Over the last four years, Canadians have watched in horror as Stephen Harper turned this country from a respected democracy into an international outcast. Instead of being optimistic about the future, Canadians now live in fear and increasing financial distress.
The good news is that we can redress the folly of the 2011 election. We can vote out Harper‘s dictatorship and replace it with a government that works for Canadians, not against them. Every vote against Harper is a victory for Canada, and in the new riding of Cloverdale–Langley City the Green Party is the most viable option.
I joined the Green Party out of frustration with the current governing party’s unapologetic destruction of the environment and refusal to listen to citizens. The warm and enthusiastic reception my team and I receive in the riding owes much to the Green Party’s core belief that an MP represents the people in the riding and has the freedom to vote according to the declared interests of his or her constituents. In contrast, the three major national parties all whip their MPs into obedience, regardless of what the electorate thinks. In Cloverdale–Langley City, my team and I have been to more than a dozen events or festivals and seemed to be the only political game in town. I wonder why.
I fully understand that party politics alienates many Canadians because it gives the impression that voting is just an exercise in electoral theatre. In addition, spectacles like the Mike Duffy Senate scandal and the debasement of agencies like Elections Canada and the National Energy Board breed disgust for politicians. But choosing not to vote never accomplished anything. In fact, Harper wins if he can convince people that their voice doesn’t matter.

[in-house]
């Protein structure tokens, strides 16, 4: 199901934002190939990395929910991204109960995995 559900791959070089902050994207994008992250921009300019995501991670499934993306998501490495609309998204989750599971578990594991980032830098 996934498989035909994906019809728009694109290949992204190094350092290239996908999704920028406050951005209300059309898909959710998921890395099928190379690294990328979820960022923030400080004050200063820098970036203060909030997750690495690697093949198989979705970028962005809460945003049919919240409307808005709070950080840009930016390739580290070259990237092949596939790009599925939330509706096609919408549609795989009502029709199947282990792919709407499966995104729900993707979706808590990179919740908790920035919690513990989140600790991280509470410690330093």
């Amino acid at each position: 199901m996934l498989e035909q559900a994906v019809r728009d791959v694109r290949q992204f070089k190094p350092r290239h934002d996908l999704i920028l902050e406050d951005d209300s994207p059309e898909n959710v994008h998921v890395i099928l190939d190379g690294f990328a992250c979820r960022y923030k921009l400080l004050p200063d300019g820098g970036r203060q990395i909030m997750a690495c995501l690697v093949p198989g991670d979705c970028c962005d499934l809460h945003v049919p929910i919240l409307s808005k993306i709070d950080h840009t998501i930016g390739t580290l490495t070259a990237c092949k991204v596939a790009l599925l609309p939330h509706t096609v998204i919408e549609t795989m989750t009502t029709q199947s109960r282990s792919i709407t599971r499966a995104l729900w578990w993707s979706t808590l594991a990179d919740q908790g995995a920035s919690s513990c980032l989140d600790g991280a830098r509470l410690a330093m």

This latter warning applies particularly to youth voters. Those between 18 and 25 are not only the least susceptible to Harper’s fearmongering propaganda but also the most concerned about stopping global warming and defending civil rights, both of which Harper opposes. It is no accident that Harper’s new restrictions on voter eligibility are aimed at this particular demographic. Harper wants cynicism to subvert citizenship. That must not happen.
First of all, voters of all ages need to recognize that, contrary to popular belief, politicians are not the enemy—ideologues are. Politicians are elected to serve the public good; ideologues harm the public good to serve private and foreign interests. Much of the blame for this lies with our out-dated, undemocratic electoral system that creates majority ideocracies having less than 35 percent of the popular vote.
As the first order of business in any new government, the Green Party will insist on electoral reform. Replacing our undemocratic, first-past-the-post system with proportional representation will fairly apportion seats according to the popular vote and put government back into the hands of the public’s representatives.
For my constituents, my priorities as MP will be threefold: to secure federal funds for a light-rail line from Chilliwack to Surrey, rid Langley City of homelessness, and take action against drug-related crime.
Canada can again have a bright future, and the more Green candidates that are elected the louder the public’s voice will be heard.